Women's Health

Comparative safety and effectiveness of alendronate versus Raloxifene in women with osteoporosis

women with osteoporosisOsteoporosis is the term given to bone loss, a disease which results in an augmented risk of bone fractures. The statistics of the impact of osteoporosis are frighteningly high. For example, hip fractures caused by osteoporosis are very common, and in fact, they demand more use of hospital beds and care than that of strokes, diabetes and heart-attack combined. Osteoporosis is possible to be the cause of 80% of the 30,000 hip fractures that occur annually in Canada alone. Unluckily osteoporosis is becoming more common in both men and women. Predominantly men and women over the age of 50 are at risk of developing osteoporosis, and therefore more likely to experience bone fractures in their later years.

Osteoporosis is a sickness that causes thin bones that break easily. It is essentially the most common type of bone disease. Many people do not know that osteoporosis can occur in women, although women are five times more expected than men to get osteoporosis. There are no symptoms in the early stages of the disease, so it is significant to learn a few facts about the disorder and what you can do to protect yourself as you get older. It is thought that about half of women over age 50 will break a wrist, hip, or bone in their spine due to this disorder. There are tests that use x-rays or sound waves that calculate bone density to test for osteoporosis.

There are several known causes of osteoporosis, comprising having a family history of it, not having enough calcium and vitamin D in your diet, and having gone through menopause. One trouble-free way to lessen your risk of developing osteoporosis is by having enough calcium and vitamin D in your diet.

Osteoporosis risk factors:

  • Age- bones start to lose density when you get older as more cells wear out than are being replaced by the healthy ones. Fractures may happen and you may take much longer to recover when you are older.
  • Women that had hysterectomy.
  • Men with low levels of testosterone.
  • Women are at a superior risk after the menopause due to ovaries not being able to produce oestrogen- the hormone that helps continue calcium in the bones.
  • Not enough exercise and having an inactive lifestyle. Exercise keeps bones stronger.
  • Drinking too much alcohol.
  • A diet low in calcium.
  • Family account of the disease.

To prevent osteoporosis:

  • Quit smoking and this should be your priority to take pleasure in a healthier life.
  • Stop heavy drinking.
  • Take up regular physical activity, but do not overdo it. The sort of exercise that’s beneficial in preventing osteoporosis is weight-bearing, such as walking or aerobics.
  • Eat healthy foods every day and include calcium in your diet. The recommended daily intake of calcium for an adult is around 800mg.

Osteoporosis Symptoms:

  • Wrist, hip or spine fractures.
  • Bone tenderness and pain.
  • Broken bones.
  • Discomfort in the neck or neck pain.
  • Sudden severe or unexplained back pain.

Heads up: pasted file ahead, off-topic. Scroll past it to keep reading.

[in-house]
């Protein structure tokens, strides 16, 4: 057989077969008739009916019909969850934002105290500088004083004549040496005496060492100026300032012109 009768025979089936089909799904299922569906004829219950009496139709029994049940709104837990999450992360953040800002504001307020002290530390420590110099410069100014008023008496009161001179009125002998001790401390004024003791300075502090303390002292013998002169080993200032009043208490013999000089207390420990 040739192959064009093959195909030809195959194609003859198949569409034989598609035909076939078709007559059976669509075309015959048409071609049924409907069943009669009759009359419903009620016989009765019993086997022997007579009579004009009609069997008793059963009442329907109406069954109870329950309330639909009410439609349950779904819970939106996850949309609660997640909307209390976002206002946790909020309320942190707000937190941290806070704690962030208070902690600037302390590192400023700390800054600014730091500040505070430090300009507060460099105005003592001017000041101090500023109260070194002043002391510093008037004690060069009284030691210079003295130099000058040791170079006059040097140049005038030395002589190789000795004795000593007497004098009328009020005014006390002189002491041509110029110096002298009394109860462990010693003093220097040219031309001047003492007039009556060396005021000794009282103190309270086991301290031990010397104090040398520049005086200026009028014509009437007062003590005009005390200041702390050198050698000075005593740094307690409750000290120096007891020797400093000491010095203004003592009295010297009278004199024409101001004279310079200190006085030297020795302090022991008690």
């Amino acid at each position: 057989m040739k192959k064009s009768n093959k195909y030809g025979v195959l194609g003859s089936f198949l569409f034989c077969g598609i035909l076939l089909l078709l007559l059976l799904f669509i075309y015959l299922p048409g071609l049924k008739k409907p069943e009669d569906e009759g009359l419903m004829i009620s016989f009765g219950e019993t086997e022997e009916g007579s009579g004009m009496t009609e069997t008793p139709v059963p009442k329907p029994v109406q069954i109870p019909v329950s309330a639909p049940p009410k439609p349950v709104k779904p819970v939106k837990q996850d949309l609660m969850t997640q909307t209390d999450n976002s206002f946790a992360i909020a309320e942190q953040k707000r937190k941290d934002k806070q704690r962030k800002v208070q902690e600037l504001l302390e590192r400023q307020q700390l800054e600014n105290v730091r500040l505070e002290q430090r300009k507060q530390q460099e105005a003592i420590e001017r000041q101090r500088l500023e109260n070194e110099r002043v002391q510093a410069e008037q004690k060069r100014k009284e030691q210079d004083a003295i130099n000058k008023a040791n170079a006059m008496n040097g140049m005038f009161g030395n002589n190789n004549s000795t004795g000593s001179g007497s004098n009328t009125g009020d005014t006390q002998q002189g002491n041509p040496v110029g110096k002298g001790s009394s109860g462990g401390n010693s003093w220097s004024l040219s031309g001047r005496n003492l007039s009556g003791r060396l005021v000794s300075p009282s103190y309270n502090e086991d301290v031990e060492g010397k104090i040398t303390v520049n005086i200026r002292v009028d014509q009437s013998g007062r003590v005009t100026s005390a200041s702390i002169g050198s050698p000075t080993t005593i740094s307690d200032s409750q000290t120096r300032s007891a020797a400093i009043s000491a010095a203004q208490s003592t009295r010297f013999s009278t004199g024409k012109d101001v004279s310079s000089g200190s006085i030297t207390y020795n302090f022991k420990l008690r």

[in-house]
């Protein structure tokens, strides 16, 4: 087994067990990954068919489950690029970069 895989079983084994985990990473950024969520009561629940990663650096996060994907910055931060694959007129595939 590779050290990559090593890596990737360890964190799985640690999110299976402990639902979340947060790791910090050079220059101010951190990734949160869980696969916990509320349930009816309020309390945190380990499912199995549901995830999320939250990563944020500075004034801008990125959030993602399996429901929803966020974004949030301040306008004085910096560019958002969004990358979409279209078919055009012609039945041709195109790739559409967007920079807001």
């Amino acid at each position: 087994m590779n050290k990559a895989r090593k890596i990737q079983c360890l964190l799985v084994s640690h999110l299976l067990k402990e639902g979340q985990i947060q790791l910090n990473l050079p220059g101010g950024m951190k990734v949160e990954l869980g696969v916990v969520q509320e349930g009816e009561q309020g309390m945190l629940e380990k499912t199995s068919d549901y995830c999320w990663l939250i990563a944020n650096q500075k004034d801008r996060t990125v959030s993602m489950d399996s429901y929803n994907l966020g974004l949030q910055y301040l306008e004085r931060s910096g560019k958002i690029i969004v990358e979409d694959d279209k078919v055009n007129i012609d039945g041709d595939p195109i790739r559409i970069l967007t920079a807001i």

• Height loss and followed by stooped posture. Patients may lose as much as 15cm in height.
  • A loss of bone in jaws, indicated by dental x-rays.
  • Pain on abdominal.
  • Brittle fingernails.
  • Curving of the spine- kyphosis.
  • Leg cramps at night.
  • Loss of teeth.
  • Persistent pain in the spine or muscles of the lower back.
  • Abdominal pain.
  • Constant tiredness.

Alendronate for osteoporosis

Alendronate is used to treat along with prevent osteoporosis (a condition in which the bones become thin and weak and break easily) in women who have undergone menopause (”change of life,” end of menstrual periods) and to manage osteoporosis in men. Alendronate is also used to treat osteoporosis in women who are taking corticosteroids (a type of medication that may cause osteoporosis in some patients). Alendronate is also used to fix Paget’s disease of bone (a condition in which the bones are soft and weak and may be deformed, painful, or easily broken). Alendronate is in a class of medications called bisphosphonates. It functions by preventing bone breakdown and increasing bone density (thickness).

Raloxifene for osteoporosisRaloxifene for osteoporosis

Raloxifene functions like estrogen to discontinue the bone loss that can develop in women after menopause, but it does not increase the bone density as much as daily 0.625 mg doses of conjugated estrogens. Raloxifene will not manage hot flashes of menopause and may cause hot flashes to occur. Also, Raloxifene does not arouse the breast or uterus as estrogen does. Raloxifene lowers the blood concentrations of the total in addition to low-density lipoprotein (LDL) cholesterol, the bad cholesterols, but it does not improve concentrations of high-density lipoprotein (HDL) cholesterol, the good cholesterol, in your blood. Raloxifene is also used to lower the chances of having invasive breast cancer in postmenopausal women with osteoporosis or at eminent risk of having invasive breast cancer.


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